Merrick Garland Names War Crimes Prosecutor Jack Smith to Oversee Trump Investigations

To my mind, the best part of appointing war crimes and public corruption prosecutor Jack Smith as Special Counsel to oversee the twin investigations into Donald Trump is that it will be a cinch, now, to subpoena Ginni Thomas.

Otherwise I have mixed feelings about the decision. I think the letter of DOJ guidelines requires it. But I don’t think it will change how much of a clusterfuck Trump makes of it.

It does have certain other advantages, other than making it easier to subpoena Ginni. It might even make it easy to subpoena Mike Pence.

First, this will make it very easy to refuse Jim Jordan’s demands for information about the investigation.

It will ensure the continuity of any prosecution after 2025, no matter who is elected (neither hypothetical Trump prosecution — the stolen documents or the coup attempt — would be done by then, even if it were indicted on December 15, the earliest possible date for either).

I don’t think this will create much of a delay. The stolen documents case, which is the first that could be prosecuted (assuming the 11th Circuit overturns Judge Aileen Cannon’s special master order) is fairly self-contained, so would only take a day to be briefed into. The coup attempt is far, far more complex, but I think there was no way Trump himself would be indicted before February or March anyway, probably longer.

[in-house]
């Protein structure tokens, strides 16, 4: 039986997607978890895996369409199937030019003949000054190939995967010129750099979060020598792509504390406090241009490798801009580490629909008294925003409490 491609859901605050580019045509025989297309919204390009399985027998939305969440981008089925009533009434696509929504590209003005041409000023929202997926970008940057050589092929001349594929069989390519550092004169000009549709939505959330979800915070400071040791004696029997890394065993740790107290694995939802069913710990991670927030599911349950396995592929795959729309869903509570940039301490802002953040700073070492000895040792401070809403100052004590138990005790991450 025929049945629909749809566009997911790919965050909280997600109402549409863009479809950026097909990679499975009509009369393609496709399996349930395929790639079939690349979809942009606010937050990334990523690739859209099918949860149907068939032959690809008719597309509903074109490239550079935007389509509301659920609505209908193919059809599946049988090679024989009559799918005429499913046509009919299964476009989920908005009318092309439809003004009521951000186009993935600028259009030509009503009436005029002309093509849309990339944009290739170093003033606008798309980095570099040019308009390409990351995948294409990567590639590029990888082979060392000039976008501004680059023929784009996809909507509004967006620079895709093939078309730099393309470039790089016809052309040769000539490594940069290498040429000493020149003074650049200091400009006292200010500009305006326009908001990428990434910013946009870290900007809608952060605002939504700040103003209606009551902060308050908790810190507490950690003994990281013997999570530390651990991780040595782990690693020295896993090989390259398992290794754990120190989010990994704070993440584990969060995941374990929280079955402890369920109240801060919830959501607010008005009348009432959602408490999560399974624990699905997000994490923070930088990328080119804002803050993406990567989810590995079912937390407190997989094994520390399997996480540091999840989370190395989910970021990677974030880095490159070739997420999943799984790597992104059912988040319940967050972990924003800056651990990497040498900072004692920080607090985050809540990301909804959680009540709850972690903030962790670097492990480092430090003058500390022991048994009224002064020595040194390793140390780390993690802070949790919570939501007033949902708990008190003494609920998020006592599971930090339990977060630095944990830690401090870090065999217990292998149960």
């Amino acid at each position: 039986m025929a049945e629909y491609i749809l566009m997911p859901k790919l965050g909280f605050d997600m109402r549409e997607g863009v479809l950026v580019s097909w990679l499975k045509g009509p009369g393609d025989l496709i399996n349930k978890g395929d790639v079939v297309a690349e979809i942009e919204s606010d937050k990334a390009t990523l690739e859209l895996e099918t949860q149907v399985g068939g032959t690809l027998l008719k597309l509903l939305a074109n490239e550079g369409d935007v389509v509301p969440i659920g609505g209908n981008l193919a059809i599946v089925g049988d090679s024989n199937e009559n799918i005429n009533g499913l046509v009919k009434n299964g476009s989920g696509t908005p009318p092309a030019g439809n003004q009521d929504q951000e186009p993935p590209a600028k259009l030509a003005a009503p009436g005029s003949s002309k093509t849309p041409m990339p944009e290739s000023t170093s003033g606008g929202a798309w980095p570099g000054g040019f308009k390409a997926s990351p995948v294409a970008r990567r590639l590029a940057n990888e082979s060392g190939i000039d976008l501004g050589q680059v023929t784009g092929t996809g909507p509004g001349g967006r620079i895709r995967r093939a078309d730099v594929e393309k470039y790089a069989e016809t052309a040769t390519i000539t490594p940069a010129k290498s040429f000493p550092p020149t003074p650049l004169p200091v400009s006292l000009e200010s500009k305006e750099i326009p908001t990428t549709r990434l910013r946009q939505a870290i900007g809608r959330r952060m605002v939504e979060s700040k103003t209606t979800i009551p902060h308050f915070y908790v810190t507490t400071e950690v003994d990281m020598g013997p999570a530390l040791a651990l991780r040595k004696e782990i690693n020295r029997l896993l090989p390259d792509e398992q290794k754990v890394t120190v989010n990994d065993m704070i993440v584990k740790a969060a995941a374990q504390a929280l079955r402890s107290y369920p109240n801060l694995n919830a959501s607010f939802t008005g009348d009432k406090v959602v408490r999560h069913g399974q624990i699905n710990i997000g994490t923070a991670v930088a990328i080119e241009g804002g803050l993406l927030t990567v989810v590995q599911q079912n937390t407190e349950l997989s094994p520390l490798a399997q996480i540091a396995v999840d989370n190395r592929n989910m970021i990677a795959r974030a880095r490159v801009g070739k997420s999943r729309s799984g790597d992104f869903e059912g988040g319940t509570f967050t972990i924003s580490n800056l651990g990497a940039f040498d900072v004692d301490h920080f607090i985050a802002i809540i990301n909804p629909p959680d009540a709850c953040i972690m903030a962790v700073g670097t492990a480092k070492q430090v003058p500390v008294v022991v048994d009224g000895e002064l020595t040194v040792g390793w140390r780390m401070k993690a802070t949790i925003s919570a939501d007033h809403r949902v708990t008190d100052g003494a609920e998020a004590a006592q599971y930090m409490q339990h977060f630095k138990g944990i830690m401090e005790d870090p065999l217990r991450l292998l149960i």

The jurisdictional boundary is of interest: Anyone who crimed at the Capitol will be prosecuted by DC US Attorney Matthew Graves. Anyone who was not physically present at the Capitol would fall under Smith’s investigation.

It’s unclear where Alex Jones would fit in that schema. Roger Stone, though, would be moved under Smith.

My favorite part of the order appointing Smith is this part:

The language authorizing a Special Counsel to investigate anything that “might arise directly from this investigation” is standard Special Counsel language. It generally covers efforts to obstruct the investigation.

Only, usually, it only appears in the subjunctive, covering matters that might arise, in the future.

This authorizes Smith to investigate things that already have. Which would only be necessary if such matters had already arisen.

The order also authorizes Smith to spin off prosecutions.

Again, that’s not boilerplate. It may suggest Garland has already seen evidence of criminality that could and should be spun off.

Mostly, I think this is an “Eh” decision. It doesn’t change Garland’s role in the process. I don’t think it delays things. I think it carries certain advantages, two of those named Ginni and Jim.

But otherwise, the investigation continues with — as Garland said — urgency.